Each year, during the holiday season, we should commend the families, faith institutions and other organizations who, year round, give generously of their time, talents and finances to help the “least of these” in our community.
This also is the time when our shared humanity should encourage all of us to do whatever is within our power to lift up our neighbors — and, especially, their children.
Our faith’s traditions imbue us with an empowering equitable principle: To those to whom much is given, much is expected in return.
This is why we rightly honor those of our neighbors who respond to our shared calling to help others. It also is why the governments of humane societies like our own enact social “safety nets” to assist those whose needs are beyond the capabilities of private generosity to mitigate.
These thoughts were in my heart on December 3, when Senator Elizabeth Warren joined me for a forum on the harsh effects of poverty upon America’s children – the seventh forum that we have convened as part of our Middle Class Prosperity Project.
You can watch our hearing in its entirety on the Internet at democrats.oversight.house.gov
The factual evidence that we documented is both sobering and encouraging.
For example, in 2014, nearly 47 million Americans lived in poverty, including more than 21 percent of American children under the age of 18.
More than 4 out of every ten of these poor children (nearly 7 million of them) were attempting to survive in the extreme poverty of less than one-half of the federal poverty threshold.
That number of those American children — those 7 million children who are living in extreme poverty — exceeds the combined populations of both Texas and Florida.
On the more encouraging side, however, our experts confirmed that publicly supported economic policies are making a difference. The Earned Income Tax Credit raised more than 6 million Americans — including more than 3 million children — out of poverty in 2013.
When nearly half of those living in poverty in the United States are living in what can only be described as deprivation, there should be no opposition to making the expanded Earned Income Tax Credit and the Child Tax Credit permanent.
President Obama agrees — and, together, we are working to convince our Republican colleagues that permanent, expanded assistance to America’s working families of modest means deserves our continued support.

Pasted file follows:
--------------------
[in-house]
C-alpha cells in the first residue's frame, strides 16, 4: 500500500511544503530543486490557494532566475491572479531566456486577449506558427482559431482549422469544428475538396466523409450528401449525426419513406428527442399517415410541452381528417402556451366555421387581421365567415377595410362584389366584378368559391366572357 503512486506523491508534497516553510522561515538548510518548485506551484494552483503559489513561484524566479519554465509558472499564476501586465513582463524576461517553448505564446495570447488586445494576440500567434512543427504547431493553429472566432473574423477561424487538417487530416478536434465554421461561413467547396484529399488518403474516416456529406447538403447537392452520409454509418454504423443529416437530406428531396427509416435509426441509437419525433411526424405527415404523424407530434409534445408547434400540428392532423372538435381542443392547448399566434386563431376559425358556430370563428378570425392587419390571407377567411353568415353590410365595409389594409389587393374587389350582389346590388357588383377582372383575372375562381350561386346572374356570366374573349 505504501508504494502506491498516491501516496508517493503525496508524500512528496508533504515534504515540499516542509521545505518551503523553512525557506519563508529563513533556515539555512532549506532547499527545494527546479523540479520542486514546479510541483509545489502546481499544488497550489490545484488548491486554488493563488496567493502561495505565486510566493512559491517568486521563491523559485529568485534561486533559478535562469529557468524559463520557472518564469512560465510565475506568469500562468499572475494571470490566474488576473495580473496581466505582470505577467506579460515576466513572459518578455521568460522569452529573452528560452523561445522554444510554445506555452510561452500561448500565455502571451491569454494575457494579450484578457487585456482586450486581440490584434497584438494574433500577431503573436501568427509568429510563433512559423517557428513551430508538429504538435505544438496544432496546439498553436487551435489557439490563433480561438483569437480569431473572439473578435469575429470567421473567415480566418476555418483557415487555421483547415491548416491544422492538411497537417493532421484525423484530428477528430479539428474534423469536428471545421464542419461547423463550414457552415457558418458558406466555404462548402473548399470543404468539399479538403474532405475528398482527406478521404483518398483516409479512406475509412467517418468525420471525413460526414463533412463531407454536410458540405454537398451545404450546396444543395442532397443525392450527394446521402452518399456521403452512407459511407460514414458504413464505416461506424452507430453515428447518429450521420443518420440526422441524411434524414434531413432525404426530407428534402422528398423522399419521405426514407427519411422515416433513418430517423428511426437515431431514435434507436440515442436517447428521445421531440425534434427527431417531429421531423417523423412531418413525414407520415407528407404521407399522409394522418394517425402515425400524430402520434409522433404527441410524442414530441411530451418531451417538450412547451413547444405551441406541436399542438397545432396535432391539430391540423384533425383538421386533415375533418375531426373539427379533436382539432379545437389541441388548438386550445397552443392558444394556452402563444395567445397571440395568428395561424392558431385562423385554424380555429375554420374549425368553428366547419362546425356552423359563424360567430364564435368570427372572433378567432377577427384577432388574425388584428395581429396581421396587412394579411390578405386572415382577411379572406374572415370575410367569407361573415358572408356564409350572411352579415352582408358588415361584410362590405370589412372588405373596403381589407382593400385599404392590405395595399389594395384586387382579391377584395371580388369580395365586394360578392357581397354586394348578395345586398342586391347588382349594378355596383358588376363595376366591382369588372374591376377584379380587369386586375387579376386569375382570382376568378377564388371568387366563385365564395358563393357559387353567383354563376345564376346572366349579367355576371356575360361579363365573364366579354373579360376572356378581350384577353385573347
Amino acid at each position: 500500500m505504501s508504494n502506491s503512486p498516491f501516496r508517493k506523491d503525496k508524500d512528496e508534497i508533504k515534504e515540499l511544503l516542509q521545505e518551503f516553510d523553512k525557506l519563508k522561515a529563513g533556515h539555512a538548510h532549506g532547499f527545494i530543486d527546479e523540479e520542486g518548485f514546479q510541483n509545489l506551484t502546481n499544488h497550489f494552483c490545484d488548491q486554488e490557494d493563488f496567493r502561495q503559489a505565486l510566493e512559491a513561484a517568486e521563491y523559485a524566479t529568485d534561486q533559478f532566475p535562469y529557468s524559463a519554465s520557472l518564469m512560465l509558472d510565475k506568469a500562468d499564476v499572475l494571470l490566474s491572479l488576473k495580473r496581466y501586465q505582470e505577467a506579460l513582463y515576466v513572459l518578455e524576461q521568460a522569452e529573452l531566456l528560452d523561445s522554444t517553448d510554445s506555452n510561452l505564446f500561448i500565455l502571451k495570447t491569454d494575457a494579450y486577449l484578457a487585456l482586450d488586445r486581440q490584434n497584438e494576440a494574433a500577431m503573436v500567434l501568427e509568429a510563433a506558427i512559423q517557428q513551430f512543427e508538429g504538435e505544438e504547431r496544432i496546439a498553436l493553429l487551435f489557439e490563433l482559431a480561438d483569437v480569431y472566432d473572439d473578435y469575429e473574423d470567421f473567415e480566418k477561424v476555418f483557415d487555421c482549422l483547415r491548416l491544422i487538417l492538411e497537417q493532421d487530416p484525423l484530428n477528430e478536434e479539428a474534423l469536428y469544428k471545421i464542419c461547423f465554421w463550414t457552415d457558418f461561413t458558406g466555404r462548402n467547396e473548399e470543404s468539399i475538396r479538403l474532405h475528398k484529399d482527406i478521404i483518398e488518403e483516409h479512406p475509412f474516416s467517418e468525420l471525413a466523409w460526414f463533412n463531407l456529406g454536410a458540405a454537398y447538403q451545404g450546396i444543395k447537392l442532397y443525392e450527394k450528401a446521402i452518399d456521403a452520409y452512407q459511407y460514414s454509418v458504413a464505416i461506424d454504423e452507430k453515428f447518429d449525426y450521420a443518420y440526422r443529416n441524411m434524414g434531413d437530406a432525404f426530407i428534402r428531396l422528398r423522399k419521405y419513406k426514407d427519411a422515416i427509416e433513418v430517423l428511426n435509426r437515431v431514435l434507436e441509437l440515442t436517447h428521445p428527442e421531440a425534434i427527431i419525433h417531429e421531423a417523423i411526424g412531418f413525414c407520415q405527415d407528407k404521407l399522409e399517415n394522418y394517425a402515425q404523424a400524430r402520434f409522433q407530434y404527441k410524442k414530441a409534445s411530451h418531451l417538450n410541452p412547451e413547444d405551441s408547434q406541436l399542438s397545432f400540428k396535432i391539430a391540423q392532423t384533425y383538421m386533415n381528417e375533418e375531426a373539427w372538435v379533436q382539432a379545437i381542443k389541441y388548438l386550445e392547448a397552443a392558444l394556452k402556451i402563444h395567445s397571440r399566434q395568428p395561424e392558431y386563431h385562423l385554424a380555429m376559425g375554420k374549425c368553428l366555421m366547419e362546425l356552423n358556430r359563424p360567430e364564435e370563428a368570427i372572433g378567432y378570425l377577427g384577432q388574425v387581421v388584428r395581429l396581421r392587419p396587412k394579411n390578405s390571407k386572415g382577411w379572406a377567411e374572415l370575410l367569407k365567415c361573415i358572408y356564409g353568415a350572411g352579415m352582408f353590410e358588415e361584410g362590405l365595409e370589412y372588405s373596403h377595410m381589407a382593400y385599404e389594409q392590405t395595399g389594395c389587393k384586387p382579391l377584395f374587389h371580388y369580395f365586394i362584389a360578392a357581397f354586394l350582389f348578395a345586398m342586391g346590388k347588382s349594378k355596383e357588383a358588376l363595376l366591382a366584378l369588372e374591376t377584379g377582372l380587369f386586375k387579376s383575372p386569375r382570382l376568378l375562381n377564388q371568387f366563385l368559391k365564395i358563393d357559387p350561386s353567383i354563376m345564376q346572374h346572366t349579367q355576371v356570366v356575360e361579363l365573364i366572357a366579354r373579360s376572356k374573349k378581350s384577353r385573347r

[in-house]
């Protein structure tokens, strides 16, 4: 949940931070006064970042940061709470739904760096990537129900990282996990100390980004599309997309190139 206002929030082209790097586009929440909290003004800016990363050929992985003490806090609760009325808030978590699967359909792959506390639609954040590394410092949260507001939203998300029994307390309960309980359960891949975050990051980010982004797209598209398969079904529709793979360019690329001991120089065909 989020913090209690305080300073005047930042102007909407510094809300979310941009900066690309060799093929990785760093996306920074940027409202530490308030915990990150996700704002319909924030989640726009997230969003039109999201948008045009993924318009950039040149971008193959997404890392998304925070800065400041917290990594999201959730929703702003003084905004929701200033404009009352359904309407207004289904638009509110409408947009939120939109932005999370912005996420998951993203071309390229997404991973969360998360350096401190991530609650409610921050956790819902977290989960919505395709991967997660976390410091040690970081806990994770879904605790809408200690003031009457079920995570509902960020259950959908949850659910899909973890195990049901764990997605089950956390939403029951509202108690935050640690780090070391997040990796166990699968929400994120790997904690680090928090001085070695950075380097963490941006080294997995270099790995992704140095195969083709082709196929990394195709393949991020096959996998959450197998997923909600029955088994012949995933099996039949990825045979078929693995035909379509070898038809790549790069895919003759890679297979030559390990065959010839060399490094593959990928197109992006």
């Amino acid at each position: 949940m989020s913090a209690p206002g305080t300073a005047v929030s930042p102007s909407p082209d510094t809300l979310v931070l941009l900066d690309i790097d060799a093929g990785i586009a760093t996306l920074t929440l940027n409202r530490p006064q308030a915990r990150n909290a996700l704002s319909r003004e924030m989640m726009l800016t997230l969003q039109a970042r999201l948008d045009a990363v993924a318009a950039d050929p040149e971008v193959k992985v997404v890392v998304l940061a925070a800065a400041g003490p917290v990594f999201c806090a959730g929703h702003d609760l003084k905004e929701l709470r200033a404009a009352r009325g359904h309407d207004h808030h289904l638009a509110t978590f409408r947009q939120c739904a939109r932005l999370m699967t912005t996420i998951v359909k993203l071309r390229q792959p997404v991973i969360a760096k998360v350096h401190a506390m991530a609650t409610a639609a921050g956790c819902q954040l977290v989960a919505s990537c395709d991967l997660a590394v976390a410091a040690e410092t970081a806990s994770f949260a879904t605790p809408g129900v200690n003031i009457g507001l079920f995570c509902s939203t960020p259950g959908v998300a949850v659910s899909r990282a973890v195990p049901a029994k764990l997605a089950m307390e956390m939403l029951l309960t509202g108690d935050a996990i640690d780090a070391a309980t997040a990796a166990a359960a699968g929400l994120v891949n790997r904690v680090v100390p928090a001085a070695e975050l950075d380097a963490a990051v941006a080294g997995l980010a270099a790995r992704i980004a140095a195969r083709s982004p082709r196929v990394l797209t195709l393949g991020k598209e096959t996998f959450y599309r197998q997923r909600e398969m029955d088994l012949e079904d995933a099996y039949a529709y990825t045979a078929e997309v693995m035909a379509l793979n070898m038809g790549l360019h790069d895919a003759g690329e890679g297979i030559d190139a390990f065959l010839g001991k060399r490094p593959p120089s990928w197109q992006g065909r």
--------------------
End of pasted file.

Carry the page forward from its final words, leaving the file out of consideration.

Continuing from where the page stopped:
Here is our challenge. In 2017, three key tax provisions for working families will expire.
– Married low-income workers will be subject to a larger marriage penalty.
– Families with three or more children will see their tax credits cut.
– Families that earn between $3,000 and $14,600 – including full-time minimum wage workers – will lose access to key tax credits that help with the costs of raising children.
If these provisions expire, sixteen million people will be pushed into (or deeper into) poverty — including 114,000 children in Maryland alone.
Currently, Republicans in Congress are considering spending $95 billion on approximately 50 tax breaks for businesses, including one give-away to Wall Street that costs $13.4 billion. If big business is to continue to receive tax breaks, low-income Americans who are working hard just to survive deserve some support as well – especially when we can provide that help for a fraction of the cost of the tax breaks for business.
The Earned Income Tax Credit is not the entire answer to our challenge, but it is a critical part of that answer.
When I walk the streets of Baltimore, I see a city largely bereft of the kinds of well-paying jobs that enabled men and women like my parents to move ahead and provide for their families. The loss of these jobs has left a community in which one out of every three children live in poverty.
As a nation that aspires to be humane, we must not turn away from these children or from their families.
Even during these times of economic trial for so many of our countrymen and women, I remain convinced that a combination of social policy that rewards work (like the Earned Income Tax Credit), private generosity and the determination of our people to succeed can lift up even our poorest communities.
My neighbors want to work, and they are willing to work their way up into better paying jobs. Yet, their children need some help to survive and thrive during the years required by their families to complete that journey.
Across the United States, tens of millions of Americans who are living — and working — in poverty dream of a time when opportunity for all will include them as well.
The Earned Income Tax Credit for working families who are struggling economically is not a gift to them. It is a thoughtful and effective investment in a better future for us all.
Congressman Elijah Cummings represents Maryland’s 7th Congressional District in the United States House of Representatives.